Parashat Vayikra, 5772, 2012:
Humility is Greatness
Rabbi David Etengoff
Dedicated to the sacred memories of my sister-in-law, Ruchama Rivka Sondra, my sister, Shulamit bat Menachem, and Shifra bat Chaim Alter, and the refuah shlaimah of Yosef Shmuel ben Miriam and Yehonatan Binyamin Halevy ben Golda Friedel.
“G-d called to Moses, speaking to him from the Communion Tent…” (Sefer Vayikra 1:1, translation, The Living Torah, Rav Aryeh Kaplan zatzal)
As the above verse states, our parasha begins with a call to Moshe. Rashi (1040-1105), basing himself upon Midrash Rabbah, Vayikra 1:13, notes that the use of “vayikra”(“and G-d called”) is very significant. In his explanation, Rashi opines that our term “vayikra” connotes a number of crucial aspects of the I-Thou relationship that obtained between Hashem and Moshe:
Rashi asserts that it is essential to understand that this four-pronged approach was completely absent from Hashem’s dealings with the prophets of the other nations. His meetings with them appeared to be mere happenstance and accident, taking place in secret, in the dead of night, without warning, and by surprise. In addition, they lacked any sense of holiness. Indeed, there was no encounter that represented a relationship and communication, such as obtained between Hashem and Moshe. (See Midrash Rabbah, Vayikra 1:13 for a complete in-depth analysis.)
Given that Hashem is infinite and we are finite, it is natural for us to view our relationship with Him from our own perspective. Therefore, we focus upon how we can become better and more profound avdei Hashem (servants of G-d). Little wonder that thousands of books have been written that focus upon this crucial and fundamental enterprise. Yet, Rashi clearly indicates that G-d is a full-fledged partner in the I-Thou relationship. As such, Hashem insisted that Moshe needed to be treated with the warmth, dignity, and respect that he deserved. Thus, man is in search of G-d, while the Almighty is equally in search of man.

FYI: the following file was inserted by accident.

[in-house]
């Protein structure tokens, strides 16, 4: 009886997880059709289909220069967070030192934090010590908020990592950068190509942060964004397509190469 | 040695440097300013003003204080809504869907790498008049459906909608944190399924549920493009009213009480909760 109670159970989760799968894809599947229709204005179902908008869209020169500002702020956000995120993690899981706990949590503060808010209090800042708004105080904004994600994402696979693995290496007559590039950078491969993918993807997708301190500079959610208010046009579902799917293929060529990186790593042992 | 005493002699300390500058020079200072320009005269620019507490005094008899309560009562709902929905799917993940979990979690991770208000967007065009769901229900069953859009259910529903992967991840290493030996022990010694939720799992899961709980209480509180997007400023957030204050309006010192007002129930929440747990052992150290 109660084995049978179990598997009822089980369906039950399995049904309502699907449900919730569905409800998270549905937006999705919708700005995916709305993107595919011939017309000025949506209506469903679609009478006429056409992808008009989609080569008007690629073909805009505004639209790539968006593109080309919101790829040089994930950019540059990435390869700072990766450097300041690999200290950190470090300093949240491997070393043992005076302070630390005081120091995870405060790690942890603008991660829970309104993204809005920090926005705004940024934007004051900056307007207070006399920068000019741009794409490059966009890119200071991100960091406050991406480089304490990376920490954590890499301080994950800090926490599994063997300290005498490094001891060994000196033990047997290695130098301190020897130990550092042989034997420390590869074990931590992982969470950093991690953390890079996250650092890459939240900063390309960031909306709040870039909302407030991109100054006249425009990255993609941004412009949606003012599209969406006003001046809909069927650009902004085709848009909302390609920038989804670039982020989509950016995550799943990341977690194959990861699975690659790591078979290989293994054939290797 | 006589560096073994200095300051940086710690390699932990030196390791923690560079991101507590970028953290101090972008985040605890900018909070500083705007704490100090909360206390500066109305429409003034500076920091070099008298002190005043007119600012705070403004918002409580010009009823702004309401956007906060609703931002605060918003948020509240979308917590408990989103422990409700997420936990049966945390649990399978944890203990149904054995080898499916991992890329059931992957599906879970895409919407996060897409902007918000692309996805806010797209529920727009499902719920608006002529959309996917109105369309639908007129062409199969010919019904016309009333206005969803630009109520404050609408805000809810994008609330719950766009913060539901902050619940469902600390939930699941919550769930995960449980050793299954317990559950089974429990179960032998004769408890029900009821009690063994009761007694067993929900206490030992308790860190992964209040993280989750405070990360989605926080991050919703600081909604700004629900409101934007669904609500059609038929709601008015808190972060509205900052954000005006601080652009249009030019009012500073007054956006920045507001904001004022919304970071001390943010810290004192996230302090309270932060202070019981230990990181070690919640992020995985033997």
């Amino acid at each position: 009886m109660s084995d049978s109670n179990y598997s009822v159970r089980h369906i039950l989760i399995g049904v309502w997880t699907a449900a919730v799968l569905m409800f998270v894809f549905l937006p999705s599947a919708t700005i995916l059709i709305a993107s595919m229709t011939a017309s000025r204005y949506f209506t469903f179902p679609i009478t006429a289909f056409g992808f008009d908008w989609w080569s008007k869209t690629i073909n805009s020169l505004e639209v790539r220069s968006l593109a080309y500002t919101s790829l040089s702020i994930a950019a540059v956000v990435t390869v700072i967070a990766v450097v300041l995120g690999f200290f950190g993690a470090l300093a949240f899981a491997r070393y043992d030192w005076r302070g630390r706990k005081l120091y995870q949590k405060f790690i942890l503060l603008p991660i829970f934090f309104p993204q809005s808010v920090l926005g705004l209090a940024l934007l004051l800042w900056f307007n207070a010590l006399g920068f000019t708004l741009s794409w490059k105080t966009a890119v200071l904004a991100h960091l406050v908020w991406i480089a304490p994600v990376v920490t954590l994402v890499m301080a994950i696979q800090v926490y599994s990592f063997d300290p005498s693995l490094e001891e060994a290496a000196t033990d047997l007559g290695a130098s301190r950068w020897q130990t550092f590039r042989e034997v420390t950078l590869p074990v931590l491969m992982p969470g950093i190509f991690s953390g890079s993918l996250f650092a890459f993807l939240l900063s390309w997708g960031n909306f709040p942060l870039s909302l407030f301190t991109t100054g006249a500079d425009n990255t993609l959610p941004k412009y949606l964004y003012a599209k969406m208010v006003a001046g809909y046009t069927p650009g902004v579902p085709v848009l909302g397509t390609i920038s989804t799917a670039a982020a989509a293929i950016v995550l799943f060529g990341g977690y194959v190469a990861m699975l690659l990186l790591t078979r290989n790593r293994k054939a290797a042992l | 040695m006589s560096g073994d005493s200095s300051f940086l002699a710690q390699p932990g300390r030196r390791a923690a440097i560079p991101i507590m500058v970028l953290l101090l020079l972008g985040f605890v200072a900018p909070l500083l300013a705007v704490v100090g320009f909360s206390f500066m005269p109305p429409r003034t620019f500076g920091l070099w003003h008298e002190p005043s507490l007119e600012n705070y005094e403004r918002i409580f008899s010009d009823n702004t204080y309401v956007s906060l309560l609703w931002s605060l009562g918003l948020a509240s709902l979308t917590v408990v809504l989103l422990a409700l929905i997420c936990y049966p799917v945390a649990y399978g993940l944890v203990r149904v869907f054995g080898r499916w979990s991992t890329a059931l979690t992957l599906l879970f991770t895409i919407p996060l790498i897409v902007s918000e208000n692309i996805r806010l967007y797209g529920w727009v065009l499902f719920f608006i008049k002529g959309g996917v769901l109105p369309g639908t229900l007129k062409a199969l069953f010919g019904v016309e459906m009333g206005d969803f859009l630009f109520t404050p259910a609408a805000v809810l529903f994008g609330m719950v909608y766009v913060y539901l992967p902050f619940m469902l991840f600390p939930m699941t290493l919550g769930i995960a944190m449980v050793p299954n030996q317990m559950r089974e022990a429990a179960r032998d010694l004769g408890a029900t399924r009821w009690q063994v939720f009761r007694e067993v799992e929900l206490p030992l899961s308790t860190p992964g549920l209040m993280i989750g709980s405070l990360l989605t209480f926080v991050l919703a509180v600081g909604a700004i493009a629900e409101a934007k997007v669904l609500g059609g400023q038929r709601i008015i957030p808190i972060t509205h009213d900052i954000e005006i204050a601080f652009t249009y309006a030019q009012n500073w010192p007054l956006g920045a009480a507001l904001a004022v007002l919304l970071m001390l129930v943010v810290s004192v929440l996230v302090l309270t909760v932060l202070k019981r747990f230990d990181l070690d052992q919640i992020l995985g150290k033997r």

In contrast to Hashem’s approach, Moshe wanted the Master of the Universe to contact him in the same estranged manner in which He communicated with the non-Jewish prophets of the world. His abiding humility led him to reject special treatment or honorific behaviors – even if they emanated from G-d Himself. According to Rabbeinu Yaakov ben Asher (1270-1340) in his famous work, Baal Haturim, this is the significance of the diminutive aleph that appears in the first word of our parasha:
Moshe was great and humble [at the same time]. Therefore, he did not want to write “vayikra.” [And G-d called] He only wanted to write “vayikar,” [And G-d happened to appear] which is an expression of an accidental meeting. Using this expression [vayikar] it would be as if Hashem only spoke to him in a trance or in a dream just as it is stated regarding Bilaam. Therefore, Hashem explicitly commanded him to write the aleph [to represent his true stature.] Moshe, however, further responded to Hashem and told Him, based upon his thoroughgoing humility, that he would only write a diminutive aleph that was smaller than any other aleph that would appear in the Torah. He, therefore, wrote it in miniature. (Translation my own)
Consequently, we learn that the miniature aleph was Moshe’s compromise to do Hashem’s will, while remaining existentially true to his humble nature. Hashem accepted this compromise and it has been written in every Sefer Torah until our own time. In sum, Hashem assented to Moshe’s vision of himself while simultaneously maintaining His own.
None of us will ever be able to achieve Moshe’s stature. Nonetheless, we can try to emulate his most prominent ethical characteristic, i.e. humility, and ever strive to act with this middah when we approach the Master of the Universe. With Hashem’s help, may we have the wisdom and vision to do so. V’chane yihi ratzon.
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